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WATER AFFAIRS AND FORESTRY AD HOC COMMITTEE
4 June 2004
DEPARTMENT BUDGET: HEARINGS
Chair: Mr. B.M. Komphela (ANC)
The following documents are available:
Presentation by Department of Education
The Department of Education presented on water and sanitation issues in schools in the Free State province.
The Chairperson said that the Committee had invited provinces to look at how the budget would affect the quality of sanitation in their respective areas. He introduced Mr. Liomo, from the Department of Education in the Free State province. He asked Mr. Liomo for his opinions on the budget and recommendations on how the Committee could make sanitation more available at the school level.
Presentation by Department of Education - Free State
Mr. T Liomo thought they were aware of the battle the Department was facing. He was happy that the current minister had made this issue a priority. The Free State province, he said, was the second poorest province in South Africa. Of the 2,097 schools in Free State, 62% were in rural areas. Moreover, of the R4.5 billion budget, R3.9 billion was used to pay salaries. Mr. Liomo also mentioned that there were 34,000 orphans in the Free State. Mr. Liomo said that the majority of the orphans were being provided for. They were exempt from school fees; however to continue this fee exemption the schools needed larger budgets. He said that over the next three years close to R9 million would be needed for water and sanitation costs.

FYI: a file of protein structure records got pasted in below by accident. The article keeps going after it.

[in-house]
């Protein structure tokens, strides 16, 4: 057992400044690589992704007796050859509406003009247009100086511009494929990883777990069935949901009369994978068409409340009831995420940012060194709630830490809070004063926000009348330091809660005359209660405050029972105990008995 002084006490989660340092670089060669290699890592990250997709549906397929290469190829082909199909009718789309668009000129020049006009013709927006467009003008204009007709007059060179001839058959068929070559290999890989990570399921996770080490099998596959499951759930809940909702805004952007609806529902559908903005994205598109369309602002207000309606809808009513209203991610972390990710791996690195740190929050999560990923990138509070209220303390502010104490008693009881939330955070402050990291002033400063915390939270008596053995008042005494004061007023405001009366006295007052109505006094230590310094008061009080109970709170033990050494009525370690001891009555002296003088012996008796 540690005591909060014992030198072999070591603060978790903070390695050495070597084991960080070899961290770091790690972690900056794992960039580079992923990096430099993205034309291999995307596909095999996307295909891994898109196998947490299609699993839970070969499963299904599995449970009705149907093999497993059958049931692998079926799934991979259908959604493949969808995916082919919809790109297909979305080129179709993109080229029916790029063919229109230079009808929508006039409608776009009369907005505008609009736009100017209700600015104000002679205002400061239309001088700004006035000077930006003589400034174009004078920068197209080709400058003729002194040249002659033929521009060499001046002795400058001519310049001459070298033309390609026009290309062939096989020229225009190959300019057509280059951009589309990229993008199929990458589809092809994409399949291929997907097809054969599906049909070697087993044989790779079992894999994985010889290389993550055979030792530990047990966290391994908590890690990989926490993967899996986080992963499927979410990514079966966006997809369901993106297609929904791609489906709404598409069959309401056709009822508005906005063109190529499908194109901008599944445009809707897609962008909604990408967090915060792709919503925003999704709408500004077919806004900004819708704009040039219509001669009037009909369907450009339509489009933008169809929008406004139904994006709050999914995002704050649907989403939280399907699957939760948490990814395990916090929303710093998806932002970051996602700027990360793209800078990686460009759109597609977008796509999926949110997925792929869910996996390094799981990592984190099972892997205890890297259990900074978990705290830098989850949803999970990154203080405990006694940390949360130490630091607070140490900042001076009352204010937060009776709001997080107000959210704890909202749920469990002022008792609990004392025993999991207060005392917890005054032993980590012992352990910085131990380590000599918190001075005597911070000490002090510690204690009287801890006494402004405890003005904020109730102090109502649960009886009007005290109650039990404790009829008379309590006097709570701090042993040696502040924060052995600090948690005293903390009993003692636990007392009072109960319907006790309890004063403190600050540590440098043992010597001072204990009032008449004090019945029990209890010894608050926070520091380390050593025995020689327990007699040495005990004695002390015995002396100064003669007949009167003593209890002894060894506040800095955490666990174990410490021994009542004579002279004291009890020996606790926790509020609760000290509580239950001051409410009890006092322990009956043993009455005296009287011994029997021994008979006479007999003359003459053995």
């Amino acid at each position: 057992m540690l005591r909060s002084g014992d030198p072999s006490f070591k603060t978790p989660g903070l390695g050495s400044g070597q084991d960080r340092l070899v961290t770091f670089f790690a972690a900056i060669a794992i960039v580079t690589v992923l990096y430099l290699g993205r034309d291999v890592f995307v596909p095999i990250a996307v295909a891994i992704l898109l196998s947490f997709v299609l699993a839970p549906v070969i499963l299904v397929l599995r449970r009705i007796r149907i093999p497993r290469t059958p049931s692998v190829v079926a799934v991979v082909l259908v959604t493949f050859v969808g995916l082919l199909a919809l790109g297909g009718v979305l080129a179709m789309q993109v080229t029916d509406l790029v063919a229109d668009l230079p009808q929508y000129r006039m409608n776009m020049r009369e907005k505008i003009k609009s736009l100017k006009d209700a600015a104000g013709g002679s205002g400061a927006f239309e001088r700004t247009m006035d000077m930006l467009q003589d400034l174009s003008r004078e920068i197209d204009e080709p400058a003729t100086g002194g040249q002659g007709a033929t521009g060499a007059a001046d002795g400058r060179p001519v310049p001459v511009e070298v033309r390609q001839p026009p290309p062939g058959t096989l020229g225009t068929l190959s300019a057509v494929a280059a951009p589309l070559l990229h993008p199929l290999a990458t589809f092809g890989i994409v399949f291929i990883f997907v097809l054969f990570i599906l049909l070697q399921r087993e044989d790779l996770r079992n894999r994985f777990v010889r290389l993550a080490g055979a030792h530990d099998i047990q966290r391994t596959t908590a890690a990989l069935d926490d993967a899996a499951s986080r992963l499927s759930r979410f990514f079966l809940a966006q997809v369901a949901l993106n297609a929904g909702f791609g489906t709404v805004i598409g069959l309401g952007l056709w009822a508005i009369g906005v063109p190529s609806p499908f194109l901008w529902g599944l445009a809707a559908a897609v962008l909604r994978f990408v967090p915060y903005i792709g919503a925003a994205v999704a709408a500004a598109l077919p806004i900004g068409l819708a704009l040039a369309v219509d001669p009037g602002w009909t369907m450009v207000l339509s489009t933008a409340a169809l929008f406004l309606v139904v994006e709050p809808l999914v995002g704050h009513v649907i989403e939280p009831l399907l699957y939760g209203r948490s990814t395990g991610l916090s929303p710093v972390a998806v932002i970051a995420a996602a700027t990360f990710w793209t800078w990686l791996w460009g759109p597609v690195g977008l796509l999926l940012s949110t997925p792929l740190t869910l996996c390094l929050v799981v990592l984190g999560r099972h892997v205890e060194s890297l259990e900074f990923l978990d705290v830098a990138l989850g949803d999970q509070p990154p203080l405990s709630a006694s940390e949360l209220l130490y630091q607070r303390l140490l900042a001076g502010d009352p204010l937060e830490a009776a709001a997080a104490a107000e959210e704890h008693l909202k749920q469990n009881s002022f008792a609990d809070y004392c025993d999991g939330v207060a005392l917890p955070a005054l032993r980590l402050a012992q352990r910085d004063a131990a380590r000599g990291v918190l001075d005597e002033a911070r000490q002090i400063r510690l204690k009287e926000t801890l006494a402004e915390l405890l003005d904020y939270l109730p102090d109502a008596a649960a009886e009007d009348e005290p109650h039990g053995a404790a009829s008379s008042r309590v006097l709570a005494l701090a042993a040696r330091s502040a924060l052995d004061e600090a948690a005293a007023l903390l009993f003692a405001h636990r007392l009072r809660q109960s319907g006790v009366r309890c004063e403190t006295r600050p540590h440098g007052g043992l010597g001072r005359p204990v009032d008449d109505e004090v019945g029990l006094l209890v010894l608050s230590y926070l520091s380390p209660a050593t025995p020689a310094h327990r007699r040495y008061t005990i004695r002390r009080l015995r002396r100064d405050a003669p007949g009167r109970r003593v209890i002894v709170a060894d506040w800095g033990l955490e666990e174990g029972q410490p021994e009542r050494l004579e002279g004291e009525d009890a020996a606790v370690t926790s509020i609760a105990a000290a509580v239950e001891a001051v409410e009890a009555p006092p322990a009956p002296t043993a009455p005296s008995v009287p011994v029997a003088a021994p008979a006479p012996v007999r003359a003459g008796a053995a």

Questions and answers
The Chairperson thanked Mr. Liomo for the well-presented information.
Mr. ID Mogase (ANC) asked for further information regarding learners in the primary school figures. He wanted to know if they included rural, special, and combined schools. He asked for further clarity on the charts in the presentation. Also, he asked if the term "no water site" meant that there was no water in the schools and, if that was the case, Mr. Mogase wanted to know how schools coped without water.
To clarify the chart, Mr. Liomo stated that each reference to a toilet block indicated 15 - 20 seats. He said that instead of using the phrase "toilet block" he should have mentioned the number of seats. Mr. Liomo also said that schools without water depended on rain-catching tanks.
Mrs. ML Ngwenya (ANC) said she was surprised to hear that the Free State was the second poorest province in the country. She asked Mr. Liomo which province was the poorest. She then referred to page two of the presentation and asked Mr. Liomo what kind of model he had in mind for the toilet block. She asked if he meant a big trench. Also, she wanted to know what type of flushing mechanism the toilets would have. Mrs. Ngwenya said it was important to use a model that saved water and that was easy to maintain. Children frequently are not accustomed to toilet flushes so they continue flushing the toilet over again, sometimes damaging the toilet. Also, she said, flush toilets have high water consumption. She then expressed concern that in some cases DWAF gave the budget for a particular project over to the local government. She wanted to know what the Department of Education's relationship was to local governments. She commented that it was the Department's responsibility to make a partnership with the local government. She said that the issue of who had responsibility over toilets was confusing. In most instances it could either be Public Works, Water Affairs, or Education. Finally, as Mr. Liomo had mentioned the Department of Education's relationship with Agriculture and Social Development, Mrs. Ngwenya wanted to know what the Department of Education had contributed to the aforementioned partnerships.